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Scientists are investigating new ways to combat devastating effects of stroke

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New ways to combat devastating effects of Stroke

Researchers at the University of Connecticut Health Center are investigating new methods to prevent the devastating effects of stroke data, which is a major source of disability. Dr. Louise D. McCullough, professor of neurology and neuroscience and director of stroke research, explained that the stroke does not kill you but most people say they would rather be dead than live for life with severe disabilities which prevent to care for themselves. Dr. McCullough added that such patients need assistance because most cannot get out of bed. Another important disability is that sometimes stroke affects speech centers in the brain and patients cannot speak anymore. The number of stroke survivors grow increasingly as global population becomes increasingly older.



Stroke is of two types: hemorrhagic stroke and ischemic stroke. Hemorrhagic stroke is rare but often more serious than  ischemic stroke. Ischemic stroke is the most common and occurs through the clogging of arteries in the brain due to an embolus or plaque. Signs and symptoms of stroke are weakness on one side of the body or face, inability to speak or understand, vision problems, etc.. Symptoms vary depending on which brain area is affected.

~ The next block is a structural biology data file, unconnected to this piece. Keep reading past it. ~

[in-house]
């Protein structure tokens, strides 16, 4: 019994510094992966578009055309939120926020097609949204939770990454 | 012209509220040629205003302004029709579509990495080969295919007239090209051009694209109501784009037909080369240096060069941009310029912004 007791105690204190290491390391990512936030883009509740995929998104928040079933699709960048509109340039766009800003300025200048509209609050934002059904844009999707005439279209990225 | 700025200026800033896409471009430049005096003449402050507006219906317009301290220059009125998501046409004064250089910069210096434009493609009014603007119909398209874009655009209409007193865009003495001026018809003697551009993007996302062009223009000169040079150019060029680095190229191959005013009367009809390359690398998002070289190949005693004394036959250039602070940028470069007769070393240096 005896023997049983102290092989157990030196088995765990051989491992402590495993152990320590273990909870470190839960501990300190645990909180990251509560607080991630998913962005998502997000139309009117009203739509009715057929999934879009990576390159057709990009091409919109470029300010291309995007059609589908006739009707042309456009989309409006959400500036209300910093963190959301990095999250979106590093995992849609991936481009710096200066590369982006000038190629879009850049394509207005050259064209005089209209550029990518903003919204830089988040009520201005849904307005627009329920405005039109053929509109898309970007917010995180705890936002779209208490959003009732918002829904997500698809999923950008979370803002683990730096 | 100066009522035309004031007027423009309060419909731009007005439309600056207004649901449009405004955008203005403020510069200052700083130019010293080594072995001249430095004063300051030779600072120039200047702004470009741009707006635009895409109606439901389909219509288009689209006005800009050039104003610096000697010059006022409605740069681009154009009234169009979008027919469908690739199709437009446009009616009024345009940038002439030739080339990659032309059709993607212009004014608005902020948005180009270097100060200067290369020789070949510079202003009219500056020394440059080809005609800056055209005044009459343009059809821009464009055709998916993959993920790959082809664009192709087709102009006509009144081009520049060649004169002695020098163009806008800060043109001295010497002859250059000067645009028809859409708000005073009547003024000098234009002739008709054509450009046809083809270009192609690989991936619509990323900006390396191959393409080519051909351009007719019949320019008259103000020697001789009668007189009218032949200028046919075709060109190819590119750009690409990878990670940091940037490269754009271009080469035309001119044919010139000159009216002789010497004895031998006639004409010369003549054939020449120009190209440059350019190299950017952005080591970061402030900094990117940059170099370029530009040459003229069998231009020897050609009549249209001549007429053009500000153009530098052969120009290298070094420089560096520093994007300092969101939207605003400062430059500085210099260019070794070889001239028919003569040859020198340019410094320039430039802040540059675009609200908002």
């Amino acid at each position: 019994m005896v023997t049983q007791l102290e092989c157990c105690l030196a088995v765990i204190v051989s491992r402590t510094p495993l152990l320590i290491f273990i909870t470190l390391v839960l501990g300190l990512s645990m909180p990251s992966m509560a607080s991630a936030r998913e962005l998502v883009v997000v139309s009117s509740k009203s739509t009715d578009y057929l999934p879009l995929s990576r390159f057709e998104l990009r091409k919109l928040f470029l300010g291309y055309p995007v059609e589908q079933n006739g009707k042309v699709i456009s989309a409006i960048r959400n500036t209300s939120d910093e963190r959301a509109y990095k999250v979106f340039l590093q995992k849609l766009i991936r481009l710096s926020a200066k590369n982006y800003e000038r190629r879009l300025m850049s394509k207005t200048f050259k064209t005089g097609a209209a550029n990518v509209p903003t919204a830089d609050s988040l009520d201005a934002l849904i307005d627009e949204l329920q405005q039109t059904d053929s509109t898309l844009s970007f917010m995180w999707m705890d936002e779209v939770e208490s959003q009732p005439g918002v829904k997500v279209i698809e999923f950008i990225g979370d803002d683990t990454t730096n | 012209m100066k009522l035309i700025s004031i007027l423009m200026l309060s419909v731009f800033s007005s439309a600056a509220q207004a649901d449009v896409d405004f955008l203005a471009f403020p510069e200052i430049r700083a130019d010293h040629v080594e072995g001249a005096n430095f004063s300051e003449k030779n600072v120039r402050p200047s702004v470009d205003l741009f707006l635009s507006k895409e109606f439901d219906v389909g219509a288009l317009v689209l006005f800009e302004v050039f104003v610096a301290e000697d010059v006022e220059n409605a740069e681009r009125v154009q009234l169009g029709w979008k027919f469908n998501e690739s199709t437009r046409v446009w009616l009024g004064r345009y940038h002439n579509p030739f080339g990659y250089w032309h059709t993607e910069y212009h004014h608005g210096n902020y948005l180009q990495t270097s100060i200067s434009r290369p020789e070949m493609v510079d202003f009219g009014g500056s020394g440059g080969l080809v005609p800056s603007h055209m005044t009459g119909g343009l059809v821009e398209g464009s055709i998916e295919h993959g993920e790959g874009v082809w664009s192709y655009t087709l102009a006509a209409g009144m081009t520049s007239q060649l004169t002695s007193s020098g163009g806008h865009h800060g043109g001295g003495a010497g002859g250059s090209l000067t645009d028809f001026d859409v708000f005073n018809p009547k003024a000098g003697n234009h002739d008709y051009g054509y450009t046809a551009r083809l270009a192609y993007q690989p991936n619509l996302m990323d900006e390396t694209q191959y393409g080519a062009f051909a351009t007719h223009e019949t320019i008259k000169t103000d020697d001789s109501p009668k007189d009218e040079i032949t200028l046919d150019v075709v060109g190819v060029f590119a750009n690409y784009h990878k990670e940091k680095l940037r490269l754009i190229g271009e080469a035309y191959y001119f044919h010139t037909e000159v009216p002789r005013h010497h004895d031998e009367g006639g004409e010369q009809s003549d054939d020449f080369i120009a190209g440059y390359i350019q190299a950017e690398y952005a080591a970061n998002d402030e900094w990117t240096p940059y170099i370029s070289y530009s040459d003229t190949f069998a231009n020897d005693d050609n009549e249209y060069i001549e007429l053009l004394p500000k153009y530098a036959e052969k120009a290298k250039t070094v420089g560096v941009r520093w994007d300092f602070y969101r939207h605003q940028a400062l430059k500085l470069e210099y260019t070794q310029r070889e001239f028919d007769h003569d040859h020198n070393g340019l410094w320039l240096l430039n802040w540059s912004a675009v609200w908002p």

Research conducted by Dr. McCullough focused on ischemic stroke, the most common form of brain attack. Ischemic stroke is a medical emergency that can be treated with tissue plasminogen activator (tPA), a “clot-busting” medication. If this therapy is administered shortly after the occurrence of stroke, the chances of recovery are much higher. It should be noted that this drug cannot be given for patients with certain medical conditions.

Dr. McCullough said that nationwide only 5-8% of stroke patients receive tPA, so treatment is quite limited in these patients. She noted that there has not yet been found a drug to protect the brain after a stroke and that reperfusion is less effective because the brain is already affected.

There are many risk factors that lead to stroke and one of them is high blood pressure. Therefore, researchers are trying to find a way to reduce both the occurrence of stroke and its effects. However successful treatments in laboratory animals cannot be applied with the same success rate in humans. “We create a model, study it, go back to patients, then go back to research. Our overall goal is to someday say we have a new treatment that can make a difference in people’s lives”, said Dr. Lauren Hachmann Sansing, assistant professor of neurology.